BIG BLUE Adventure

Imagine being out on the open water for 48 days. You are on a 39-foot catamaran named Big Blue with 15 people from all around the world with whom you have previously spent very little time.

Each day, the waves of the ocean toss your vessel about. The sun beats down, trying to sap you of every last ounce of energy you have.

Sure, there is a GPS on board to let people on shore know where you are. Other than that, it’s just you, 15 new faces, and more than 3,000 miles of the Atlantic Ocean, which you have to row across.

This is how Elizabeth Koenig ’07 chose to spend most of her winter.

That’s right. Koenig chose this adventure.

A former member of URI’s women’s crew team, Koenig was part of an international crew that last January set out to break a world record by rowing from Tarfaya, Morocco, to Port St. Charles, Barbados, in less than 33 days.

The row was completely unaided, with no second trailing boat to help out if Big Blue ran into trouble. Koenig and the rest of the team were on their own.

Crew members rowed in shifts for two hours at a time, catching sleep and meals in between. Each crew member had extra duties. Whether cooking meals, providing medical attention, or documenting the experience with cameras, everyone had to pitch in.

What started as an inquiry into an Internet advertisement turned into an experience the Huntington, N.Y., native will never forget.

“I was looking on, and I came across an ad looking for athletes to try out for an international crew,” Koenig said. “I thought to myself, ‘If I am going to do this, I want that world record.’ Initially, 15 people tried out, and I was one of the 12 they kept.”

The record attempt was targeted for the winter of 2010. However, a change in skippers and other logistical issues pushed the trip to 2011.

One January 15, Koenig became a member of a crew that included American skipper Angela Madsen (a paraplegic), Australian Margaret Bowling, and others from England, Austria, and Canada. Crew member David Davlianidze, originally from the Republic of Georgia, is president and chief operating officer of Roc Expedition, which supported the record attempt.

Unfortunately, Big Blue was blown off course and had to drop anchor 10 days into the attempt, costing the crew a shot at the world record. Adding to the disappointment was the news that a boat from the United Kingdom with a more traditional single hull had succeeded in breaking the world record by two days, completing the course in 31 days.

While the Big Blue crew did not set the world record, they did manage to become the first 16-person catamaran to complete the voyage.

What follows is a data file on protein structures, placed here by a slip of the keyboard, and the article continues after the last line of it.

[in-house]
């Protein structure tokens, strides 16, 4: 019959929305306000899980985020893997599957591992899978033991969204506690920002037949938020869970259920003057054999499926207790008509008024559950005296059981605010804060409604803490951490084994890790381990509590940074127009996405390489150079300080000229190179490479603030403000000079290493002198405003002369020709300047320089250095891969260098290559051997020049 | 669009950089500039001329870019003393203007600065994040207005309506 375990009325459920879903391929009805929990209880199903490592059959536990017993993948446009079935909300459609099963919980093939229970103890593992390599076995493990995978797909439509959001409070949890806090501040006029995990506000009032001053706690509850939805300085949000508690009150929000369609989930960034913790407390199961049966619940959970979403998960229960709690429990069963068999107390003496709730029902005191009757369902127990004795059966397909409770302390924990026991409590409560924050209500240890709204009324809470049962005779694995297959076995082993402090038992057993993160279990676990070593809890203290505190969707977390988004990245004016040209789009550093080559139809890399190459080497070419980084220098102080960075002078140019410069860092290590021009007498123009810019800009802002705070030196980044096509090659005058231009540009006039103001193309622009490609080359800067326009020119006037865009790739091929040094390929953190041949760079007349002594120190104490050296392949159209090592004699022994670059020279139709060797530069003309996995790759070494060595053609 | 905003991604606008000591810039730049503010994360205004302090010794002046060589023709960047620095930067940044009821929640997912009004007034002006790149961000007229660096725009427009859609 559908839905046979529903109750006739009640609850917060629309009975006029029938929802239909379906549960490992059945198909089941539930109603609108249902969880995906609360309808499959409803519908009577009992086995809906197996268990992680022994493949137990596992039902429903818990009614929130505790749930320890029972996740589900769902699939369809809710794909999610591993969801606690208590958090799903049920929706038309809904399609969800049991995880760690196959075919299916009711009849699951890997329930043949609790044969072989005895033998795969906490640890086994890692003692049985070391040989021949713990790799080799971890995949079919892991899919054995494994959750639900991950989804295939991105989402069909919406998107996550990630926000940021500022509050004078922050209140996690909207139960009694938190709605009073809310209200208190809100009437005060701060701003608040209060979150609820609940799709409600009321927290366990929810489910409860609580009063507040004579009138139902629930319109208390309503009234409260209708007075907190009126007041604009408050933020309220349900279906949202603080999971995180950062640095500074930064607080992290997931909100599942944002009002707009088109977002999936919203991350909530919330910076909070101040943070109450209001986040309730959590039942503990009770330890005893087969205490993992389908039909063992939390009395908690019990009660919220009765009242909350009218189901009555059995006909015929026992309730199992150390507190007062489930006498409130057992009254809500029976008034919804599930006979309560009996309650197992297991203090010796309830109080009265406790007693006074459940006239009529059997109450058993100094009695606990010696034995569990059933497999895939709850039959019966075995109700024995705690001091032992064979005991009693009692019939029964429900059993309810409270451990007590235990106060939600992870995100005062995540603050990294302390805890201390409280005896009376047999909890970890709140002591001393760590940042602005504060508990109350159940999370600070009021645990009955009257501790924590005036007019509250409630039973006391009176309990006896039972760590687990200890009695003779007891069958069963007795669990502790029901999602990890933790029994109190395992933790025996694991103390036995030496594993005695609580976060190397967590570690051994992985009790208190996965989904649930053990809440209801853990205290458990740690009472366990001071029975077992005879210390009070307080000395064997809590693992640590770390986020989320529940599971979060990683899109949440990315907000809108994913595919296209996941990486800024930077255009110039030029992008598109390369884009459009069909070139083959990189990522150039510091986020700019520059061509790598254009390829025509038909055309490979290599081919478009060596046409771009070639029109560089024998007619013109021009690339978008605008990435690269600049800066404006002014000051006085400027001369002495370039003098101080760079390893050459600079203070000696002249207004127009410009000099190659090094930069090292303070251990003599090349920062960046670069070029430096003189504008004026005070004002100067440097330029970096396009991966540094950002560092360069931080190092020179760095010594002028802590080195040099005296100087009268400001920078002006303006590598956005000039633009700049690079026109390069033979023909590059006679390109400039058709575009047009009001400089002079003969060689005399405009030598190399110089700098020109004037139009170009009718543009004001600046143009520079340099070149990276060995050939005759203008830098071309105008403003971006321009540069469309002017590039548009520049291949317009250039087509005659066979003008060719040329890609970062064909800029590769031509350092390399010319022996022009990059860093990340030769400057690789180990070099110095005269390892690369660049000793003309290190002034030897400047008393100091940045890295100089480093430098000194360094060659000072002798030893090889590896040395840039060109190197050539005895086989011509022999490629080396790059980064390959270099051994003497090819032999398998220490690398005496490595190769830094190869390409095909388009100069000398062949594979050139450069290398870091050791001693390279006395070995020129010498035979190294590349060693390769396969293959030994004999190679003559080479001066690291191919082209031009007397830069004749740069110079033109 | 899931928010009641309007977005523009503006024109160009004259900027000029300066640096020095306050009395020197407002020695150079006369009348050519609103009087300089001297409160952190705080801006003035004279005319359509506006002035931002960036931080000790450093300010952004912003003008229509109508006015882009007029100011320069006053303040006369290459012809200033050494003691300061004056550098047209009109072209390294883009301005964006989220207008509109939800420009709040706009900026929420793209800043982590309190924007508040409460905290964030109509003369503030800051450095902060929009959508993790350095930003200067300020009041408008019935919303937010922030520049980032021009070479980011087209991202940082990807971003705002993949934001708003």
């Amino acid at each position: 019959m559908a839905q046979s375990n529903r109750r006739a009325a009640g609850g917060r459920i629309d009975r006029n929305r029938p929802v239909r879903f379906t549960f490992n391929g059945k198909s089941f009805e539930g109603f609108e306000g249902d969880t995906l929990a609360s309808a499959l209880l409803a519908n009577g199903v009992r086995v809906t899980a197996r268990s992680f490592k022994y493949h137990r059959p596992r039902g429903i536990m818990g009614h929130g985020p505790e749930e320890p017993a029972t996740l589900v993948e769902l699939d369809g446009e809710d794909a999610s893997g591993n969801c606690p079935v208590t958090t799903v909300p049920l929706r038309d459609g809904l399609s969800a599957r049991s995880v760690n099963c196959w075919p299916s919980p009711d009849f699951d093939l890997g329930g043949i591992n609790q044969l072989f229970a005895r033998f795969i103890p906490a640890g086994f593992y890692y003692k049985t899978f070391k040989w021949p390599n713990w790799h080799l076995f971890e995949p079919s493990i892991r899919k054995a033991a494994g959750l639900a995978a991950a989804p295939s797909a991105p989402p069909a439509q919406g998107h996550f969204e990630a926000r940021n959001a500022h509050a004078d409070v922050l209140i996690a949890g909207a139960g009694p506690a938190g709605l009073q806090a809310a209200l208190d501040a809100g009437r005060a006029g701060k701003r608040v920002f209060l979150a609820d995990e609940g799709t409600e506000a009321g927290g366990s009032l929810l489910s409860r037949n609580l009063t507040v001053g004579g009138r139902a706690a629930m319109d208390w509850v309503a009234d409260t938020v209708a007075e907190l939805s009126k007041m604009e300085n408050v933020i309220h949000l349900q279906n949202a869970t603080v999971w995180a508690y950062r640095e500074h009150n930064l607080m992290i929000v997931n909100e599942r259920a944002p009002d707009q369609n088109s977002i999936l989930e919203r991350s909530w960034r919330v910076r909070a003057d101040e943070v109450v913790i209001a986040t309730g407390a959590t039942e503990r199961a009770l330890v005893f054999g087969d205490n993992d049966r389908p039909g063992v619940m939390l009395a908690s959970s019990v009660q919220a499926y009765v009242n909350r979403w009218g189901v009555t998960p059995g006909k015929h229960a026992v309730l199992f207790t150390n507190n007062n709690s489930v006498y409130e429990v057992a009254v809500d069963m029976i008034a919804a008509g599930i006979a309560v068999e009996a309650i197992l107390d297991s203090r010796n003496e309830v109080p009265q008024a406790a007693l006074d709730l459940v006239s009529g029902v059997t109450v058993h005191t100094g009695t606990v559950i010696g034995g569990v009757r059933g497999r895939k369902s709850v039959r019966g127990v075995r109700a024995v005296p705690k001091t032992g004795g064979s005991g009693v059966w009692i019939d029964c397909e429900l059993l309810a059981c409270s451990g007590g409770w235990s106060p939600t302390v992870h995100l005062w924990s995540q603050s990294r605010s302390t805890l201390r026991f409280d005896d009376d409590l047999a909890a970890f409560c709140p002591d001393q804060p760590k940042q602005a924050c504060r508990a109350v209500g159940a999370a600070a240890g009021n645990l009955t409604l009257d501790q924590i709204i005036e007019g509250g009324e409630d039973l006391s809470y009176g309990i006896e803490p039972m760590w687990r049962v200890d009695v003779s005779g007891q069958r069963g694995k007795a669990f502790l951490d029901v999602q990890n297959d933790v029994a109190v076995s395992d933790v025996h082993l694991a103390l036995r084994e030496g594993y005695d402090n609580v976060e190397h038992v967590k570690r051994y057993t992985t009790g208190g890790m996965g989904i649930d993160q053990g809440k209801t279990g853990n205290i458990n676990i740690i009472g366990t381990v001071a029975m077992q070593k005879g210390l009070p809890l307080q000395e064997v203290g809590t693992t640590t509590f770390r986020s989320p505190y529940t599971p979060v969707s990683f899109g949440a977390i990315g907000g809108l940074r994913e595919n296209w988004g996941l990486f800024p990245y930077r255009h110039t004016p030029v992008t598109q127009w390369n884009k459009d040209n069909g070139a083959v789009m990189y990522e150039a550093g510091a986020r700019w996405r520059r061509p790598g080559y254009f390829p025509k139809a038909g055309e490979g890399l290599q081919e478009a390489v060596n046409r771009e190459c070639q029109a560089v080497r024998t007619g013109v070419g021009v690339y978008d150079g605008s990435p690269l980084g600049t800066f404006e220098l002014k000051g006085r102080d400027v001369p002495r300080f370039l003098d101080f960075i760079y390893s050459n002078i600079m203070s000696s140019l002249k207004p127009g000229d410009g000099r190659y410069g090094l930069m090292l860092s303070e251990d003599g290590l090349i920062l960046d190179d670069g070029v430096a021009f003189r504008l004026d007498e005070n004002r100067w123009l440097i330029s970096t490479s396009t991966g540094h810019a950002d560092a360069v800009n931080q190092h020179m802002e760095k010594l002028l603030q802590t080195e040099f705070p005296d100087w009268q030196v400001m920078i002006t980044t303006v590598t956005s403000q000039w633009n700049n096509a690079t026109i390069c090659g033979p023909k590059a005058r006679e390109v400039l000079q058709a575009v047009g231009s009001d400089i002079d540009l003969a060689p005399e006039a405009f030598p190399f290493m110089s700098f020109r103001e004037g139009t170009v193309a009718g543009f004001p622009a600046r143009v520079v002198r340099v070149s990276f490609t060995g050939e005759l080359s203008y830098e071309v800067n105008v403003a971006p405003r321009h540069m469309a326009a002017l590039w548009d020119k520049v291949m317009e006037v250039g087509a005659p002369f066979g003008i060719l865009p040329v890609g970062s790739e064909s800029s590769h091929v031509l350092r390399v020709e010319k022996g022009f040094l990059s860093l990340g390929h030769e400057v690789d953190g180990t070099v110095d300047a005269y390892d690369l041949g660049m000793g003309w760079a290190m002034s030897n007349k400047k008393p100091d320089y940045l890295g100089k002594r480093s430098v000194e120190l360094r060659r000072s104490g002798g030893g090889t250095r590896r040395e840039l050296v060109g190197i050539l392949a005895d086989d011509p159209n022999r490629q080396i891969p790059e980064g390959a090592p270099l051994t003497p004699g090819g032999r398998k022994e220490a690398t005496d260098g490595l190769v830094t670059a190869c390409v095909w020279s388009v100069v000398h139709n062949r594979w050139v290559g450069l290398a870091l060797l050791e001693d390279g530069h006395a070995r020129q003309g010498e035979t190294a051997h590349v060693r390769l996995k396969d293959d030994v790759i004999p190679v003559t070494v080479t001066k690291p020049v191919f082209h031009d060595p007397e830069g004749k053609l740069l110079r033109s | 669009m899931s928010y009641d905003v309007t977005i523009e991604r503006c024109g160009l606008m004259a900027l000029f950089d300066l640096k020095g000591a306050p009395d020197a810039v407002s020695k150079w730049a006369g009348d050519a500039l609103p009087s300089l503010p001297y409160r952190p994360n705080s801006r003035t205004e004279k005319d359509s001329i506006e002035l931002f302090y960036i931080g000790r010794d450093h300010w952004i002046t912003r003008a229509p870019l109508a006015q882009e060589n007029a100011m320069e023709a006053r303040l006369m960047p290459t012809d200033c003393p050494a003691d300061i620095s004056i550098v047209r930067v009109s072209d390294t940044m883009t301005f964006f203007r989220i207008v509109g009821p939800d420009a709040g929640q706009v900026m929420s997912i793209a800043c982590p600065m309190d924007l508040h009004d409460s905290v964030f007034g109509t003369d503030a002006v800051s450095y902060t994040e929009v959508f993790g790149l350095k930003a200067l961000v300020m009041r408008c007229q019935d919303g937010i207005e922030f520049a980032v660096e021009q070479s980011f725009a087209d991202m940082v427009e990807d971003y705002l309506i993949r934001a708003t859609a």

“Mental preparation is the biggest part of ocean racing,” Koenig said. “You can work out and get yourself physically prepared, but the mental aspect is huge. Rowing out in the ocean is so different from flat-water rowing; some of the challenges you face, you just can’t really train for.”

While Koenig did not get the world record she was looking for, there were plenty of benefits that she did gain. Before setting off on the journey, she had raised $10,000 in sponsorships. Part of the money is going to the Memorial Sloan-Kettering Cancer Center in New York City.

Koenig dedicated her efforts with Big Blue to three people she knew who had cancer. Two died, but Koenig’s younger cousin Sarah was able to beat cancer thanks to the care provided at Sloan-Kettering. Koenig decided to raise money through her Row for Hope to show her family’s appreciation. The money will help further research on pediatric cancer.

The students at Saint Anthony’s High School in Long, Island—where Koenig is both an alumna and a part-time coach—chipped in as well. They sold hundreds of Row for Hope bracelets for $5 each, with 100 percent of the proceeds going to Sloan-Kettering.

“One of the girls on the crew team at Saint Anthony’s, Caroline Spiezio, really took that responsibility on,” said Koenig, who had been a captain at Saint Anthony’s during her prep years. “I coached her last year when she was a freshman, and she came to me saying how much she wanted to do something to help. So she became my campaign manager. It was one of many examples of the type of support that made this whole thing possible.”

The team members at Saint Anthony’s provided emotional support for Koenig, too. Training on her own for several months before meeting up with the Big Blue crew was a tall order.

“In the winter, when I was doing indoor training, they were all getting a kick out of it,” said Koenig, who juggled coaching and training with her full-time job as a community manager for the digital marketing firm Kinetic Fin. “I would work out early in the morning and late in the afternoon; it was really helpful to be able to coach and work out there.”

In the end, Koenig got an adventure on the open water while helping a cause close to her heart: “It was a way for me to help fight for a cause I believe in, curing pediatric cancer. My cousin is a survivor, and with proper research, others can do it, too. I’ve known other people who weren’t as fortunate. Research saved my cousin. This row was an opportunity to do something for myself while helping others at the same time.”

To learn more about Koenig’s adventure, go to

Shane Donaldson ’99